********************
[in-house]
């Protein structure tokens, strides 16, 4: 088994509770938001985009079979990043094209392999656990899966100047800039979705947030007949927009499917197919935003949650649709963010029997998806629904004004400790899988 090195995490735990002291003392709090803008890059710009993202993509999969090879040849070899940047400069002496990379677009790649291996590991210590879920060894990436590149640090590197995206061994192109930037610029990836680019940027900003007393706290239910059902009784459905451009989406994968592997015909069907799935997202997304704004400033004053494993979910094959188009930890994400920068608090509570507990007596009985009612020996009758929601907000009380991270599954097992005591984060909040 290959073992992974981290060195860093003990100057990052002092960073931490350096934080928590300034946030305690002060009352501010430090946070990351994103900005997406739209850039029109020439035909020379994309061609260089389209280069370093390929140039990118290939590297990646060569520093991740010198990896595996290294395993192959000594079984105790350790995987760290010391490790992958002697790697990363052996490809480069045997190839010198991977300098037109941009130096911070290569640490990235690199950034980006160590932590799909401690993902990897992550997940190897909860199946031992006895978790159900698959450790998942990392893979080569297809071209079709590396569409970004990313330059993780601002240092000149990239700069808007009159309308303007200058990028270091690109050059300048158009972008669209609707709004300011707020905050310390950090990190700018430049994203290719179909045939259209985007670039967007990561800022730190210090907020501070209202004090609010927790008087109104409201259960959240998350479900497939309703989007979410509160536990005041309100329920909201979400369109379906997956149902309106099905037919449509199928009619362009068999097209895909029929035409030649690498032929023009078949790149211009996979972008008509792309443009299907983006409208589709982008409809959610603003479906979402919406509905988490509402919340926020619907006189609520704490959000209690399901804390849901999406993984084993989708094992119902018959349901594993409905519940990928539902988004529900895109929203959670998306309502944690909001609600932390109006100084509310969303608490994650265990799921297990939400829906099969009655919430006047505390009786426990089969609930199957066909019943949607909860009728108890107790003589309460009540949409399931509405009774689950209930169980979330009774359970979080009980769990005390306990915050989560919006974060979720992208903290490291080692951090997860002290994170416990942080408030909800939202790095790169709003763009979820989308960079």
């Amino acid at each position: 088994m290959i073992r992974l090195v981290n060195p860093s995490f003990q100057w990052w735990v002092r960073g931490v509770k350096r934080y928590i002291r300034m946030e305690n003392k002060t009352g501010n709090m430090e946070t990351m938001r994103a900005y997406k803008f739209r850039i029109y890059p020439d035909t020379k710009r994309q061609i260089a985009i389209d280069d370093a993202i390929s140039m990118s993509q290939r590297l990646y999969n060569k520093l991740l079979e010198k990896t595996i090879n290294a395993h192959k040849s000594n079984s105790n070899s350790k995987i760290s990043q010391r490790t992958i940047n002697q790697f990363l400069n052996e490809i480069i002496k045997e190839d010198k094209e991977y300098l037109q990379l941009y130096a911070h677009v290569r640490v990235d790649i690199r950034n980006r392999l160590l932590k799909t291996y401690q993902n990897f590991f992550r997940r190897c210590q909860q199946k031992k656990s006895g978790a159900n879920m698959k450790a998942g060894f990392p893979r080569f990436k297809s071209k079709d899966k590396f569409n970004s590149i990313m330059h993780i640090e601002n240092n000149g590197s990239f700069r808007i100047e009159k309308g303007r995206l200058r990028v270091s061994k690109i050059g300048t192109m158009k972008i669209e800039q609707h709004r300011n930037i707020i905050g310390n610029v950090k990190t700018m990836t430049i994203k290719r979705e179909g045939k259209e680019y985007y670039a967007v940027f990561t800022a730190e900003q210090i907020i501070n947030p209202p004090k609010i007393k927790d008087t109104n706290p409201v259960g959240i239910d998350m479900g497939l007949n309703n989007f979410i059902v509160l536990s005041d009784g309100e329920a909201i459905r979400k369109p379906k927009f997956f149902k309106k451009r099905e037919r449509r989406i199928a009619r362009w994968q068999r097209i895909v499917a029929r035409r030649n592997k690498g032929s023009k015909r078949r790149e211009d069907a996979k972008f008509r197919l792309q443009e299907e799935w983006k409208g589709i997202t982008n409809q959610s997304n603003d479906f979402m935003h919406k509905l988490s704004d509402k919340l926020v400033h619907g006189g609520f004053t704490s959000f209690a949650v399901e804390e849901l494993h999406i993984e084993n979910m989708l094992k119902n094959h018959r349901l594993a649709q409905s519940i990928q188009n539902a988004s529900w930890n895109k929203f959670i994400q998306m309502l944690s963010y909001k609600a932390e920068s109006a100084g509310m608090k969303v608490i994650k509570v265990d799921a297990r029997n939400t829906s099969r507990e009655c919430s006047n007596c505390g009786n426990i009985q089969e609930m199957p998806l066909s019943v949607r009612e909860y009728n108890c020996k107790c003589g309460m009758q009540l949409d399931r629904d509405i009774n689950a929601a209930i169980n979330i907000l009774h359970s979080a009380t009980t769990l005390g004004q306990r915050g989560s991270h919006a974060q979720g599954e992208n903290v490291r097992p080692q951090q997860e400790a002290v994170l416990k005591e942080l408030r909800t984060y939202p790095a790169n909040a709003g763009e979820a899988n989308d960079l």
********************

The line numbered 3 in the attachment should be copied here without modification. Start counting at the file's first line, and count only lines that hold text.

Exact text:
């Amino acid at each position: 088994m290959i073992r992974l090195v981290n060195p860093s995490f003990q100057w990052w735990v002092r960073g931490v509770k350096r934080y928590i002291r300034m946030e305690n003392k002060t009352g501010n709090m430090e946070t990351m938001r994103a900005y997406k803008f739209r850039i029109y890059p020439d035909t020379k710009r994309q061609i260089a985009i389209d280069d370093a993202i390929s140039m990118s993509q290939r590297l990646y999969n060569k520093l991740l079979e010198k990896t595996i090879n290294a395993h192959k040849s000594n079984s105790n070899s350790k995987i760290s990043q010391r490790t992958i940047n002697q790697f990363l400069n052996e490809i480069i002496k045997e190839d010198k094209e991977y300098l037109q990379l941009y130096a911070h677009v290569r640490v990235d790649i690199r950034n980006r392999l160590l932590k799909t291996y401690q993902n990897f590991f992550r997940r190897c210590q909860q199946k031992k656990s006895g978790a159900n879920m698959k450790a998942g060894f990392p893979r080569f990436k297809s071209k079709d899966k590396f569409n970004s590149i990313m330059h993780i640090e601002n240092n000149g590197s990239f700069r808007i100047e009159k309308g303007r995206l200058r990028v270091s061994k690109i050059g300048t192109m158009k972008i669209e800039q609707h709004r300011n930037i707020i905050g310390n610029v950090k990190t700018m990836t430049i994203k290719r979705e179909g045939k259209e680019y985007y670039a967007v940027f990561t800022a730190e900003q210090i907020i501070n947030p209202p004090k609010i007393k927790d008087t109104n706290p409201v259960g959240i239910d998350m479900g497939l007949n309703n989007f979410i059902v509160l536990s005041d009784g309100e329920a909201i459905r979400k369109p379906k927009f997956f149902k309106k451009r099905e037919r449509r989406i199928a009619r362009w994968q068999r097209i895909v499917a029929r035409r030649n592997k690498g032929s023009k015909r078949r790149e211009d069907a996979k972008f008509r197919l792309q443009e299907e799935w983006k409208g589709i997202t982008n409809q959610s997304n603003d479906f979402m935003h919406k509905l988490s704004d509402k919340l926020v400033h619907g006189g609520f004053t704490s959000f209690a949650v399901e804390e849901l494993h999406i993984e084993n979910m989708l094992k119902n094959h018959r349901l594993a649709q409905s519940i990928q188009n539902a988004s529900w930890n895109k929203f959670i994400q998306m309502l944690s963010y909001k609600a932390e920068s109006a100084g509310m608090k969303v608490i994650k509570v265990d799921a297990r029997n939400t829906s099969r507990e009655c919430s006047n007596c505390g009786n426990i009985q089969e609930m199957p998806l066909s019943v949607r009612e909860y009728n108890c020996k107790c003589g309460m009758q009540l949409d399931r629904d509405i009774n689950a929601a209930i169980n979330i907000l009774h359970s979080a009380t009980t769990l005390g004004q306990r915050g989560s991270h919006a974060q979720g599954e992208n903290v490291r097992p080692q951090q997860e400790a002290v994170l416990k005591e942080l408030r909800t984060y939202p790095a790169n909040a709003g763009e979820a899988n989308d960079l």